- Why do we group students in grade levels based on their age?
- Why do we group students within a particular grade level based on their rate of learning?
- Why do we group students at all?
- Why does school take place in a limited time frame?
- Why do we believe there is “one best way” to educate ALL children?
- Why do we use comparisons with other students to define “success?
- Why do we use extrinsic rewards and punishments to motivate students?
- Why do we limit the mission of school to academic instruction?
- What values do we teach children because of the way school is structured?
We don’t ask these questions because businessmen, educators, parents and the general public all think of schools as factories. The public accepts these practices because they believe they are needed to run the Factory School efficiently.
The fact that schools resemble a factory is not accidental. It reflects the intention of school reformers of the late 19th and early 20th centuries. Reformers at that time devised the Factory School model in response to the business community’s demands for efficiency and their need for screened employees. The organizational structure that schools embraced in the early 1920s in the name of efficiency and to sort and socialize students are now part of public education’s tradition. Like most traditions, this structure is deeply rooted, accepted without question, and very difficult to change.
An examination of the list of unasked questions outlined above indicates how outmoded these “efficient practices” are today. What is “efficient” in grouping students by age, ability level or in any fashion? What is “efficient” about providing instruction for ten consecutive months a year and six consecutive hours a day? Is it “efficient” to provide ALL students with one method of instruction when all evidence indicates each student learns differently? We started all of these practices in the name of “efficiency”. Why do we continue them when they are neither efficient nor educationally sound?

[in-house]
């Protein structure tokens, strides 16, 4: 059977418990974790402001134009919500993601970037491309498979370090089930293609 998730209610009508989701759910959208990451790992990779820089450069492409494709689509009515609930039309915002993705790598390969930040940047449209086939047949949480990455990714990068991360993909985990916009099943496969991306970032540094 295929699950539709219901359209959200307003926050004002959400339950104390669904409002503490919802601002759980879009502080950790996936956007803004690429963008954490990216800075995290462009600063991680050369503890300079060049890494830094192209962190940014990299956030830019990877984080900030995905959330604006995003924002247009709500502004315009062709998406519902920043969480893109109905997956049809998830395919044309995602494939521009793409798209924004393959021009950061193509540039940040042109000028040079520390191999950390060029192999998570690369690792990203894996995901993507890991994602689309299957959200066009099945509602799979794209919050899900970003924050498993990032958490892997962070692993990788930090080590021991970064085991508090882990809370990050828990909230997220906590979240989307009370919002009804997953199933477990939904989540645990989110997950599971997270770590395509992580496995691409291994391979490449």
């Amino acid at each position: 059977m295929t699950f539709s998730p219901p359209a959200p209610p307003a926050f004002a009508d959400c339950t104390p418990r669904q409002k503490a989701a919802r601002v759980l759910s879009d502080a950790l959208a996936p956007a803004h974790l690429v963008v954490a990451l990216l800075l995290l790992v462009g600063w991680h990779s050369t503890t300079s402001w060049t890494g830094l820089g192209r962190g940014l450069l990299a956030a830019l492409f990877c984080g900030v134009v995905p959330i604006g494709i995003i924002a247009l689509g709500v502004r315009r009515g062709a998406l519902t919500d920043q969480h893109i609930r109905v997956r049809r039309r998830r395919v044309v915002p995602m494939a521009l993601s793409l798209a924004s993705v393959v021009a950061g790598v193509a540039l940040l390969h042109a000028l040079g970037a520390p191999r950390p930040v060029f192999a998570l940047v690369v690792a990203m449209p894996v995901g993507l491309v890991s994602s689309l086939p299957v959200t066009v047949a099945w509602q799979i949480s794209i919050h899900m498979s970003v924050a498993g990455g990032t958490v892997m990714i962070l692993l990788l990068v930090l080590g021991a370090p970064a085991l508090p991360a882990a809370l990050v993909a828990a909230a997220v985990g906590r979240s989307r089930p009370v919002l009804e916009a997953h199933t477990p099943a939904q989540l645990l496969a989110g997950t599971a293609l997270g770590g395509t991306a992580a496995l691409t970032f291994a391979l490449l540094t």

We compared students to each other because the original purpose of school was to identify the students who would best benefit from a complete secondary education. We compared students to help sort students into job preparation programs. Don’t we want more from our schools today? Don’t we expect schools to educate ALL children to a high performance standard?
We used extrinsic rewards and punishments to motivate students because businesses sought compliant assembly line workers and mid-level managers. Is that what we need in our workforce today? Don’t we expect employees to show initiative?
We limited the scope of schools to academic instruction because we were willing to accept differences in the opportunities available to each child. We accepted disparities among school district wealth and the resulting disparities in opportunities. Don’t we find this unacceptable today?
The current organizational pattern of public education and the current practices in public schools, all instituted in the name of “efficiency”, result in most students receiving a negative message. If they mature slowly they are losers. If they learn slowly in ANY subject, they are losers. If they learn in a way that is different from the “standard approach” they are losers. If they aren’t receiving rewards for their academic performance, they are losers. If they are punished frequently for misbehavior or academic problems, they are losers. If they question authority, they are losers. The best course of action for a student to achieve in school today is to conform, comply, and compete. “Good students” conform, comply, and compete even if they find the norms and standards nonsensical, the rules and regulations arbitrary, and the competition rigged in favor of “winners”, those born and raised in well-educated, relatively affluent, two-parent middle class families. “Bad students” fail to do one of the three. They are outsiders, or they are rebellious, or they do no work. In almost all cases, these “bad students” got the message early in their careers: they are losers.